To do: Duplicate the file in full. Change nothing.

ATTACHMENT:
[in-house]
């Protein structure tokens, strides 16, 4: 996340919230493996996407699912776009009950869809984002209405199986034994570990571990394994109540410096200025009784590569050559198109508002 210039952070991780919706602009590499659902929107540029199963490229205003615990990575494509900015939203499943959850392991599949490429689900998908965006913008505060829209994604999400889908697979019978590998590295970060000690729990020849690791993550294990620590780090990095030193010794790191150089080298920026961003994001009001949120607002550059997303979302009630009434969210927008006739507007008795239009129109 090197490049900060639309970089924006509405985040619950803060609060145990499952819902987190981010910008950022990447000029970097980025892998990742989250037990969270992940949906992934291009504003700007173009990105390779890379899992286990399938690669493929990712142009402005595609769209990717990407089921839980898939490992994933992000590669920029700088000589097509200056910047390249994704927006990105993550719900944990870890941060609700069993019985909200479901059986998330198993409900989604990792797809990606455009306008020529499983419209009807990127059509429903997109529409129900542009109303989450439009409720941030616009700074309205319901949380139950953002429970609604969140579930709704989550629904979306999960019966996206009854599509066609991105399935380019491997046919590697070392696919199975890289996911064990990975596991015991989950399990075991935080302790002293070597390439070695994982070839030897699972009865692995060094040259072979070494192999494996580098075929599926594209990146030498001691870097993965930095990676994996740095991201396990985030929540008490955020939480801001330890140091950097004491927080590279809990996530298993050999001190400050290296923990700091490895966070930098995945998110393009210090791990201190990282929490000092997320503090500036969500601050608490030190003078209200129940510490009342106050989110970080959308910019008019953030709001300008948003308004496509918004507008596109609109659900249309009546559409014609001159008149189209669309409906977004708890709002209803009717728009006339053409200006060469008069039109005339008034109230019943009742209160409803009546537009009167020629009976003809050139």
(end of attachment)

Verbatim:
[in-house]
């Protein structure tokens, strides 16, 4: 996340919230493996996407699912776009009950869809984002209405199986034994570990571990394994109540410096200025009784590569050559198109508002 210039952070991780919706602009590499659902929107540029199963490229205003615990990575494509900015939203499943959850392991599949490429689900998908965006913008505060829209994604999400889908697979019978590998590295970060000690729990020849690791993550294990620590780090990095030193010794790191150089080298920026961003994001009001949120607002550059997303979302009630009434969210927008006739507007008795239009129109 090197490049900060639309970089924006509405985040619950803060609060145990499952819902987190981010910008950022990447000029970097980025892998990742989250037990969270992940949906992934291009504003700007173009990105390779890379899992286990399938690669493929990712142009402005595609769209990717990407089921839980898939490992994933992000590669920029700088000589097509200056910047390249994704927006990105993550719900944990870890941060609700069993019985909200479901059986998330198993409900989604990792797809990606455009306008020529499983419209009807990127059509429903997109529409129900542009109303989450439009409720941030616009700074309205319901949380139950953002429970609604969140579930709704989550629904979306999960019966996206009854599509066609991105399935380019491997046919590697070392696919199975890289996911064990990975596991015991989950399990075991935080302790002293070597390439070695994982070839030897699972009865692995060094040259072979070494192999494996580098075929599926594209990146030498001691870097993965930095990676994996740095991201396990985030929540008490955020939480801001330890140091950097004491927080590279809990996530298993050999001190400050290296923990700091490895966070930098995945998110393009210090791990201190990282929490000092997320503090500036969500601050608490030190003078209200129940510490009342106050989110970080959308910019008019953030709001300008948003308004496509918004507008596109609109659900249309009546559409014609001159008149189209669309409906977004708890709002209803009717728009006339053409200006060469008069039109005339008034109230019943009742209160409803009546537009009167020629009976003809050139």